Our trusted debt management partners charges fees as explained in their Terms and Conditions. However, they do not charge for the initial call where they provide you with an assessment of your current position, advise on whether a debt solution would be suitable for you, and if so which product would be most appropriate.
It depends on the exact plan you choose. Debt management plans are not legally binding, but an individual voluntary arrangement, for example, will be.
There is no set limit to the number of debts a Debt Management Plan can cover, but the details of each case are worked out on a case by case basis. Therefore, if your income is vastly disproportionate to the amount you owe, you may have trouble getting a plan agreed upon.
Insolvency is the state of being unable to pay off any outstanding debts that you may have or, alternatively, the state of having liabilities that are worth more than your total assets.
There are various different ways of declaring insolvency but bankruptcy is probably the most well known.
Bankruptcy is a rather severe form of insolvency that should be treated as a last resort. It is essentially a declaration that you are unable to pay back all of your existing unsecured debts (i.e. debts that are not secured against any of your assets such as credit card debts, rather than something like a mortgage that is secured against your home).
Bankruptcy can be declared voluntarily, or you can be forced to declare bankruptcy by a particularly aggressive creditor (or creditors).
Once bankruptcy has been declared, responsibility of your relevant assets, as well as the responsibility of communication with your creditors, will be taken on by a trustee; either an official receiver or an insolvency practitioner.
While you are bankrupt, you will not be able to work as CEO or director of a company, or manage any business without first letting those you do business with know that you are bankrupt.
While you are bankrupt, you will not be able to borrow more than £500 without first informing the creditor of your bankruptcy.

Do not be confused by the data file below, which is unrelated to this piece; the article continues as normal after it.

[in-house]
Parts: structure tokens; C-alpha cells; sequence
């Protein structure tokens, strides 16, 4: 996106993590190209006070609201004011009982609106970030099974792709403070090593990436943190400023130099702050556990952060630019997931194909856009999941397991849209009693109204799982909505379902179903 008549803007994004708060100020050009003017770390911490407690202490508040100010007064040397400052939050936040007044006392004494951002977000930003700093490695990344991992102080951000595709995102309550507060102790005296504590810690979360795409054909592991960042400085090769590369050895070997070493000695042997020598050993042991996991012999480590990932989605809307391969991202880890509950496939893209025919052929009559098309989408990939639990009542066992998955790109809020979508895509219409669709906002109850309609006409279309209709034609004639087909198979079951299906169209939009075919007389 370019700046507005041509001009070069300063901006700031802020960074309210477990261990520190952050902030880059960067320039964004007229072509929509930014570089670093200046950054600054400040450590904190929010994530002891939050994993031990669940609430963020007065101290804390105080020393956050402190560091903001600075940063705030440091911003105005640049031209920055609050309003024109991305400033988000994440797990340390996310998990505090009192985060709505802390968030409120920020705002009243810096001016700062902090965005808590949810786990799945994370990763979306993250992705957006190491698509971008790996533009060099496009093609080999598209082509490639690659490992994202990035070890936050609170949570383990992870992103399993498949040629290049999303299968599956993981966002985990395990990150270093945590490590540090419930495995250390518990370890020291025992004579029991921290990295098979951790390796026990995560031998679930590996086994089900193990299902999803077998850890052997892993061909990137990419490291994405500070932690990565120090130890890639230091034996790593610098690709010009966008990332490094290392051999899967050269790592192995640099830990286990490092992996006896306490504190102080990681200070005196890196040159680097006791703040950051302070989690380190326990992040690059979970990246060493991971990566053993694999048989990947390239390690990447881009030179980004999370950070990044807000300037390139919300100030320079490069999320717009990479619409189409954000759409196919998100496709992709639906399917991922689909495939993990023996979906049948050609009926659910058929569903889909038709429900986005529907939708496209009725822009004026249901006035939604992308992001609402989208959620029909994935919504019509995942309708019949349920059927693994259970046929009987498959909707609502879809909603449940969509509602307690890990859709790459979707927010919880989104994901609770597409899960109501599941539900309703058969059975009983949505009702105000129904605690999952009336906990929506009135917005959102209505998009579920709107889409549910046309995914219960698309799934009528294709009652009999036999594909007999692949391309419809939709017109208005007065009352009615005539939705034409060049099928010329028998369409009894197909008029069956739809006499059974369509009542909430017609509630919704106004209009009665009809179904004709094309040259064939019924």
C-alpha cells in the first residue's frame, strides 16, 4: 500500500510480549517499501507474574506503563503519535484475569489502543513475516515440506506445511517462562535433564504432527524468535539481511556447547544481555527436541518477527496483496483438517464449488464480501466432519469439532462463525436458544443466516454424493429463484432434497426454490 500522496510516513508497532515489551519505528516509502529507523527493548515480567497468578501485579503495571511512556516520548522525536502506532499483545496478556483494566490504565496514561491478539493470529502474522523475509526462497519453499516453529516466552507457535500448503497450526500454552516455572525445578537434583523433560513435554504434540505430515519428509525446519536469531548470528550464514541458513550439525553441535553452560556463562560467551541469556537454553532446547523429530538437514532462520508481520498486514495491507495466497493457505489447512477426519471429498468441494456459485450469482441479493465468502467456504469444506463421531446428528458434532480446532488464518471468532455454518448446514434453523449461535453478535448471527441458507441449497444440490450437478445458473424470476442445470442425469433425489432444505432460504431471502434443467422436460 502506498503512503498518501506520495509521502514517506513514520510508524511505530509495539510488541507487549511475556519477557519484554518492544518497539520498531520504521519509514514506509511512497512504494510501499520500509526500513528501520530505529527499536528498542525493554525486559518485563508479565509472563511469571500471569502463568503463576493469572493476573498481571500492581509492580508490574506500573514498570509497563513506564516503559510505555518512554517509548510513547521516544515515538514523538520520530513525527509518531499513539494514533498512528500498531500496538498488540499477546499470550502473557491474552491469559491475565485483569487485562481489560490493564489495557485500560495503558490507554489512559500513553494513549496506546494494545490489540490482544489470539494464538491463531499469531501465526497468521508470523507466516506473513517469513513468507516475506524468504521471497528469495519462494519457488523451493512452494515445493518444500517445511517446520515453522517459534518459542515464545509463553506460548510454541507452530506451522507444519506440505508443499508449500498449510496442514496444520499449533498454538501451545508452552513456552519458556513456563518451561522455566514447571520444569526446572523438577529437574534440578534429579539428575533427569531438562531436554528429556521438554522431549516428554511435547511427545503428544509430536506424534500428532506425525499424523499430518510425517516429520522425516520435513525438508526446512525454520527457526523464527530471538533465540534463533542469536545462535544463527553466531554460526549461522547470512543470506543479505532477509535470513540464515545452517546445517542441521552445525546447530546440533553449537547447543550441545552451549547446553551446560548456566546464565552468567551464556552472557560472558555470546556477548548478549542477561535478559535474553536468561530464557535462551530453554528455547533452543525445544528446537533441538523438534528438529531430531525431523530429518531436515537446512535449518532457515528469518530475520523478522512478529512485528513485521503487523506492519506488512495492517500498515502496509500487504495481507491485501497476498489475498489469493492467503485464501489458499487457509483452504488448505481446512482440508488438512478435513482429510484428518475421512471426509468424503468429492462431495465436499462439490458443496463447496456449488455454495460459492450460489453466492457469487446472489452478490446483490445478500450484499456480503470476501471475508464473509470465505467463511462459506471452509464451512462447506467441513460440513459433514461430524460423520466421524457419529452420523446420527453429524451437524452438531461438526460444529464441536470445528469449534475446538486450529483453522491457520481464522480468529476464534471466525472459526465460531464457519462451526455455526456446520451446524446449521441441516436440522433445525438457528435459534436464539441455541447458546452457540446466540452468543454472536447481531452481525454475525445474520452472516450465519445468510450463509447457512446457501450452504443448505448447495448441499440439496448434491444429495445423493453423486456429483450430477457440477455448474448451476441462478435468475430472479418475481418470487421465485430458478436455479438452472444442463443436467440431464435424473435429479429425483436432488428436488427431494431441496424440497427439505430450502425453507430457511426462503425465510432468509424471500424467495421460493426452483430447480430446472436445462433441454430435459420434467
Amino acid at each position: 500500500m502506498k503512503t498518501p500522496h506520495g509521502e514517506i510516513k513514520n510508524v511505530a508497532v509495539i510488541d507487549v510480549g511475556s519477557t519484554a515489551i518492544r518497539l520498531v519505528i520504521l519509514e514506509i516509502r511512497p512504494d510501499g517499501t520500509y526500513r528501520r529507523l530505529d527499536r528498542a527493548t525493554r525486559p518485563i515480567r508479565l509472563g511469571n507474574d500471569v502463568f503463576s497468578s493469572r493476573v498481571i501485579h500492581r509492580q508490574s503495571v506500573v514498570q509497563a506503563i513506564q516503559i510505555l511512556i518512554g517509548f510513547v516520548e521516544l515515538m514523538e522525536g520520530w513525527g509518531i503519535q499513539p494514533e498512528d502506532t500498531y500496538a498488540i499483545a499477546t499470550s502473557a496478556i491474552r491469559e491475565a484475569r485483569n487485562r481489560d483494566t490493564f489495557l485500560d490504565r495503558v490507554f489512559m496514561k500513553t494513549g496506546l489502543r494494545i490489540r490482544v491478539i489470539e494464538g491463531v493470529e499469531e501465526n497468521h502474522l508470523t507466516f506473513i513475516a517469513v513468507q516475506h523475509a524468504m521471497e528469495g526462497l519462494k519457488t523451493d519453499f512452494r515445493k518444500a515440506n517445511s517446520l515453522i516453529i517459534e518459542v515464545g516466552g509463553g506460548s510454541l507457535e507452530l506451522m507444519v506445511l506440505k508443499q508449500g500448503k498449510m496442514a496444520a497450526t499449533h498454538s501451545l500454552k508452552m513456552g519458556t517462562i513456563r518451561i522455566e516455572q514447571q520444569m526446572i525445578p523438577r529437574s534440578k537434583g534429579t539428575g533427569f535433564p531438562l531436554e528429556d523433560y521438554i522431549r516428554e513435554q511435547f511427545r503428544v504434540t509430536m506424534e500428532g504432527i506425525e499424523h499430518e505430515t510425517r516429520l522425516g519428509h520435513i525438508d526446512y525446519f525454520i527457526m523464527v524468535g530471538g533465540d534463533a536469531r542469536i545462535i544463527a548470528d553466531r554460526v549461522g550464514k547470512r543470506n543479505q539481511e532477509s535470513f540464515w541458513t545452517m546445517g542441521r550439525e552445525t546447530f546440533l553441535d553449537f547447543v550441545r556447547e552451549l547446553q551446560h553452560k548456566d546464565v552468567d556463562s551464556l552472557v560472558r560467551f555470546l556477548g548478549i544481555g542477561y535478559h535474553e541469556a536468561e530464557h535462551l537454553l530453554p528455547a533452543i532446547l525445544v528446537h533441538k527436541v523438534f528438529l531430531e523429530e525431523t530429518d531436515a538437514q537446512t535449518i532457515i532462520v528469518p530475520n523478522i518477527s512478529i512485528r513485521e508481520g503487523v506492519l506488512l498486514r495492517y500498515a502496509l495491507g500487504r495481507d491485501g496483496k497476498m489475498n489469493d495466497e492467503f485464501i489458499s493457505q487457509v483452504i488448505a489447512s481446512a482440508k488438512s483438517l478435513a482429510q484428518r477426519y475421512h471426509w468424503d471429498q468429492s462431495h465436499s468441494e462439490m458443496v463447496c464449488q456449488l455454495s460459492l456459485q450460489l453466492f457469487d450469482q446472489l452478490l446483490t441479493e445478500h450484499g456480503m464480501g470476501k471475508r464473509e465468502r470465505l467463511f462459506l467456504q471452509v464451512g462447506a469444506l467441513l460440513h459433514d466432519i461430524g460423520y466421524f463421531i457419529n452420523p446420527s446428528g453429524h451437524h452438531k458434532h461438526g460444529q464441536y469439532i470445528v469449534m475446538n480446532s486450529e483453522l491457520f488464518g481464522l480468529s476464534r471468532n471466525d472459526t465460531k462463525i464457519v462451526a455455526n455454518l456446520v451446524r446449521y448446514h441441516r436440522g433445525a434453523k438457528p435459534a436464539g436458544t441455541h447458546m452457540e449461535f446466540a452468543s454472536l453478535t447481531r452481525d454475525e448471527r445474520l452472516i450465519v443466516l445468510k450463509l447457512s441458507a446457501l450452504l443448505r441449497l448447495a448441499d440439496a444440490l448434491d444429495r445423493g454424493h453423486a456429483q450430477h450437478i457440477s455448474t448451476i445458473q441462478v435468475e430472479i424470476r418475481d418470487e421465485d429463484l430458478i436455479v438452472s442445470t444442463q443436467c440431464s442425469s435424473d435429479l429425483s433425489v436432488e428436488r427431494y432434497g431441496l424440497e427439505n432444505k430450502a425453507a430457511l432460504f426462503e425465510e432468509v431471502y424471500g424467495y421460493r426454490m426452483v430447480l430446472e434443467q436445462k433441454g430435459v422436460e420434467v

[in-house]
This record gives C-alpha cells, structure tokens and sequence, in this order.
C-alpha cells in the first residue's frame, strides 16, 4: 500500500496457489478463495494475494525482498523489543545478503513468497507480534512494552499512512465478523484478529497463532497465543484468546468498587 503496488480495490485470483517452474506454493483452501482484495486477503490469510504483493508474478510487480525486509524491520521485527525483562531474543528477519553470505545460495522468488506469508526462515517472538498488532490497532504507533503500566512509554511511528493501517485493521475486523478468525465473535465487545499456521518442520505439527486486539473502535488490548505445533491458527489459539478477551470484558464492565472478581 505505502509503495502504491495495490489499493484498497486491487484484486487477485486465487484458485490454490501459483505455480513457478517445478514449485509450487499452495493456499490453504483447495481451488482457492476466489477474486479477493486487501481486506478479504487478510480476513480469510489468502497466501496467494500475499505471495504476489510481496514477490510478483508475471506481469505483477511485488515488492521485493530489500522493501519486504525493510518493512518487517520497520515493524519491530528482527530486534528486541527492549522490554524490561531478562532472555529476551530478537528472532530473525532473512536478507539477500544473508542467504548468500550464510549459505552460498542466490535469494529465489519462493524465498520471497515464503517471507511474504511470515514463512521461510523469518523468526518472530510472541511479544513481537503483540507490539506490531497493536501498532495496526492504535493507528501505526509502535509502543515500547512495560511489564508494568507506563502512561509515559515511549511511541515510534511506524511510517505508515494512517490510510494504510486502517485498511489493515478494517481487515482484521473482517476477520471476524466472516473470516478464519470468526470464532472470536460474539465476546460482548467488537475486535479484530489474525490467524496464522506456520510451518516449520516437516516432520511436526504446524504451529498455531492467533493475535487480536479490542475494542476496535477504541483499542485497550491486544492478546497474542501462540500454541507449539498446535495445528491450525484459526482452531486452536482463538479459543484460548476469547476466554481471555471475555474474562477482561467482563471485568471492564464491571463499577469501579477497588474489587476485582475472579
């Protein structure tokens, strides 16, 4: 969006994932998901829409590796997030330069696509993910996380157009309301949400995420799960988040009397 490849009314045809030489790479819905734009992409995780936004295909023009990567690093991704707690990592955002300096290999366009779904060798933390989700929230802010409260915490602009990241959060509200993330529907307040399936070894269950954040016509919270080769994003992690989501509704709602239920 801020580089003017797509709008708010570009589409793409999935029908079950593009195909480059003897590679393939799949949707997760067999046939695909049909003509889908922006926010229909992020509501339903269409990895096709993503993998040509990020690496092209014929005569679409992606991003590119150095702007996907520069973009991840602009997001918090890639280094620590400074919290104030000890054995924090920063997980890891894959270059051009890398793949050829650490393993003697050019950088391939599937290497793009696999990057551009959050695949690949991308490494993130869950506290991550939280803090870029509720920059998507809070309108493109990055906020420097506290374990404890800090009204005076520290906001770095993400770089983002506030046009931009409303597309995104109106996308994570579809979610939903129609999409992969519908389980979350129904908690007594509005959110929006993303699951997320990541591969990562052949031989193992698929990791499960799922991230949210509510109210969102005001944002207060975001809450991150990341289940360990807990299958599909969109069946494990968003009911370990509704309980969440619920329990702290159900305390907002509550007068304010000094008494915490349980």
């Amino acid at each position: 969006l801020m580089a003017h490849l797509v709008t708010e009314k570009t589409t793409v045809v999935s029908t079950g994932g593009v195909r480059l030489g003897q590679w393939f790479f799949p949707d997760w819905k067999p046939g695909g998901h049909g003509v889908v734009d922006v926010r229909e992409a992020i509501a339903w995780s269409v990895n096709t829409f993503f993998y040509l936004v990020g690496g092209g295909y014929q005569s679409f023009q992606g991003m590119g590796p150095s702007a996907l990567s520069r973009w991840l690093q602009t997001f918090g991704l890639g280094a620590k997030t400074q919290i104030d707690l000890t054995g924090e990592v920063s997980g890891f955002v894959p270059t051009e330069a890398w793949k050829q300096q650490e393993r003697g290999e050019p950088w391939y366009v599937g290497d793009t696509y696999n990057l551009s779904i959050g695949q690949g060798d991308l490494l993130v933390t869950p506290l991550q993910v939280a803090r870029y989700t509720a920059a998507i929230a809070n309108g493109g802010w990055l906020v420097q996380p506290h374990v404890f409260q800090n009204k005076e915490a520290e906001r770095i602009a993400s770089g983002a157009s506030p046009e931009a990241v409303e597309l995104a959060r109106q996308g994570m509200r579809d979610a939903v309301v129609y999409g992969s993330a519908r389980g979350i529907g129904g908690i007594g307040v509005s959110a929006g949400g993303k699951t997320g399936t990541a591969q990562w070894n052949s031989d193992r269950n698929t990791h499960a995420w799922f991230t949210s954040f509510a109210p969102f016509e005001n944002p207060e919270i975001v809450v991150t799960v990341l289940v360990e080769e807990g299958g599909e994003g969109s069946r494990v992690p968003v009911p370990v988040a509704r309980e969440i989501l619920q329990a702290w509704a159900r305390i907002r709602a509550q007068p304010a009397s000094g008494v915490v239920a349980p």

You will also not be able to take out a credit card until you are discharged from your bankruptcy order.
Even once you are discharged, you will find it harder to use any form of credit while the bankruptcy order is still noted on your credit report. In such cases, you should consider taking out a specially designed credit building credit card that will allow you to steadily improve your credit score over time.
An individual voluntary arrangement, or IVA, is a form of insolvency that amounts to a legally binding agreement between you and your creditors, via an insolvency practitioner, involving a set repayment plan.
An IVA involves settling as much as possible of your unsecured debt by extending the payment term, and reducing the monthly payments.
You agree an amount to pay each month, which is then divided up among your creditors.
Each IVA case will be managed by an insolvency practitioner, whose responsibility it is to help work out the exact payment plan, to manage the distribution of the payments themselves and to take charge of any liaison with your creditors. Once the IVA is in place, your creditors are no longer permitted to contact you or harass you regarding your payments
Debt is a problem that most of us will find ourselves facing at least once in our lives.
But don't worry, with our comprehensive section of guides on debt solutions, you'll be able to find all of the information you need to get debt free right away
The Money Advice Service offer free and independent debt advice, find out about more options here